one of several Zombieland rules to live by … and I’m working on the cardio, too
I suppose it was inevitable that the soap opera genre try its luck with zombies, and the The Walking Dead is definitely a soap opera, making the most of the long form drama soap operas provide. Unlike most zombie stories — which need to introduce, develop, and eviscerate their heroes in a single sitting — The Walking Dead has the luxury of time and space to develop its world and cast. The story is slow-moving — I likely would not have stuck with it as a monthly book — but with 48 issues on offer in Compendium form The Walking Dead makes for a superior long read.
The series may at first seem to lack for originality. Series hero Sheriff Rick Grimes wakes up alone, in an abandoned hospital, in a set-up that reminds of Danny Boyle’s 28 Days Later (a similarity that the creators assert was coincidental). Rick is behind the audience, of course, in piecing together that a zombie apocalypse has occurred (the tedious-but-necessary scene-setting burden of seemingly every zombie story), and his motivations are off-the-shelf: figure out what’s happened, find other survivors, find his lost family.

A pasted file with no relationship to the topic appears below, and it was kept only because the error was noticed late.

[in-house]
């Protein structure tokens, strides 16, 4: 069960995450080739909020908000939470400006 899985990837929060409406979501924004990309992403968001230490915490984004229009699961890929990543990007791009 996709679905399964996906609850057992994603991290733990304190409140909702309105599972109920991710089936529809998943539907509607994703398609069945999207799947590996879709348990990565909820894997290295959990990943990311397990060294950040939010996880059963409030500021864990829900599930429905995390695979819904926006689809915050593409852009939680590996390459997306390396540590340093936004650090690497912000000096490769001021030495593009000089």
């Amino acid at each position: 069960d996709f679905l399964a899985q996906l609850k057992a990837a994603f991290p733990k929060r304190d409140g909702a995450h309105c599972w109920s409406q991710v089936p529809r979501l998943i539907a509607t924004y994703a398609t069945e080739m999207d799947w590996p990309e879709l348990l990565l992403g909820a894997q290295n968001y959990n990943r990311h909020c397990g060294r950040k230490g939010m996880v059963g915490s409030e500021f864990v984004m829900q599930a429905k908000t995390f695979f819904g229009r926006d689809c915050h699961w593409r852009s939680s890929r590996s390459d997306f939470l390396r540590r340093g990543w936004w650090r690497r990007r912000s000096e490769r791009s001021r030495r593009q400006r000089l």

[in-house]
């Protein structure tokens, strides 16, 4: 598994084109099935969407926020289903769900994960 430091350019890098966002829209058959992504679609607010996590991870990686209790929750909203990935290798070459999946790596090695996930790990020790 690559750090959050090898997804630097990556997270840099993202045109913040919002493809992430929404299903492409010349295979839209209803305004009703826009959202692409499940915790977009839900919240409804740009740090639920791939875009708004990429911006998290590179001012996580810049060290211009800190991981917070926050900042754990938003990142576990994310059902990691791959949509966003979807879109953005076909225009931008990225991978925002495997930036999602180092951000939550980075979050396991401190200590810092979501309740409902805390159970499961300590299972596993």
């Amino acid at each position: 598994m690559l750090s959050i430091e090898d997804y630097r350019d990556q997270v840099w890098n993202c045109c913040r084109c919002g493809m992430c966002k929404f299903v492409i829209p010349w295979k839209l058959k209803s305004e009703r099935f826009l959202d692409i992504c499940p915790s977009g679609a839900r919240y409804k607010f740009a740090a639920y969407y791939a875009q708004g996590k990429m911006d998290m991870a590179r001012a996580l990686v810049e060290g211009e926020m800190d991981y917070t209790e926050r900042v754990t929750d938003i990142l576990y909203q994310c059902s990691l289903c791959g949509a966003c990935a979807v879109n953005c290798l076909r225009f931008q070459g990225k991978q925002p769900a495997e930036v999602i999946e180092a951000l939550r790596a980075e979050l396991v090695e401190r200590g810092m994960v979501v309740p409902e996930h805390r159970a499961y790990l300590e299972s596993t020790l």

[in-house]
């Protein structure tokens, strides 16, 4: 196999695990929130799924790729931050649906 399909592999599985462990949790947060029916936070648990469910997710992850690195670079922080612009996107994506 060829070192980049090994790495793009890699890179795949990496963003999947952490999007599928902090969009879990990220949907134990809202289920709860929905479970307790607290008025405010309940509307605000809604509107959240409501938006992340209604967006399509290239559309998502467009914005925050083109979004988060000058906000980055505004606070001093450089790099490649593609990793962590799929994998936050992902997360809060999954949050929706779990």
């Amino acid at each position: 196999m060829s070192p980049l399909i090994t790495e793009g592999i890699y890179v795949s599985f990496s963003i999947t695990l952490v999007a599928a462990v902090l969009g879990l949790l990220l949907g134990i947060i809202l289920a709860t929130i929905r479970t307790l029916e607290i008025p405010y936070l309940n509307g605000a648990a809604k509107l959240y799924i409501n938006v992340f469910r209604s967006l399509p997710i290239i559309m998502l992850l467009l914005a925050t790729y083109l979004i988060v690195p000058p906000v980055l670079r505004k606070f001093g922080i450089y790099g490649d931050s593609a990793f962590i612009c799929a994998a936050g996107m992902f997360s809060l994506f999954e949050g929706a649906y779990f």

The first hint that we are in for something different comes at the end of the first issue, when Rick goes out of his way to return to the scene of a particularly affecting zombie encounter, to put the poor, immobile thing out of its misery with a shot to the head.
This sets the tone for what will become a theme of the series — that it is mercy, and compassion, that distinguishes the living from the dead. It is an uncomfortable realization, especially in a genre where zombies have become objects for all sorts of guilt-free kill-thrills, both in films and video games. They look like humans, see, and they blow up like humans, but it’s all OK, because they’re like, dead, right? No so the walking dead of The Walking Dead, where the story takes pains to point out that these bad guys stumbling around aren’t just some existential threat or fodder for target practice — they used to be like you and me, and like some modern-day Danse Macabre, we’re all headed that way ourselves, sooner or later.
It’s a shorter journey for some of us than others, and as the story later reminds, you don’t have to be dead to be among the walking dead. As in many zombie stories, survivors are often transformed in ways more horrible that the undead themselves, and The Walking Dead gives us some choice specimens to despise, where survivor communities have been founded on bloodsport and rape, and you often have more to fear from a gunned-up chance encounter with a living person than you do from a zombie popping out of the closet.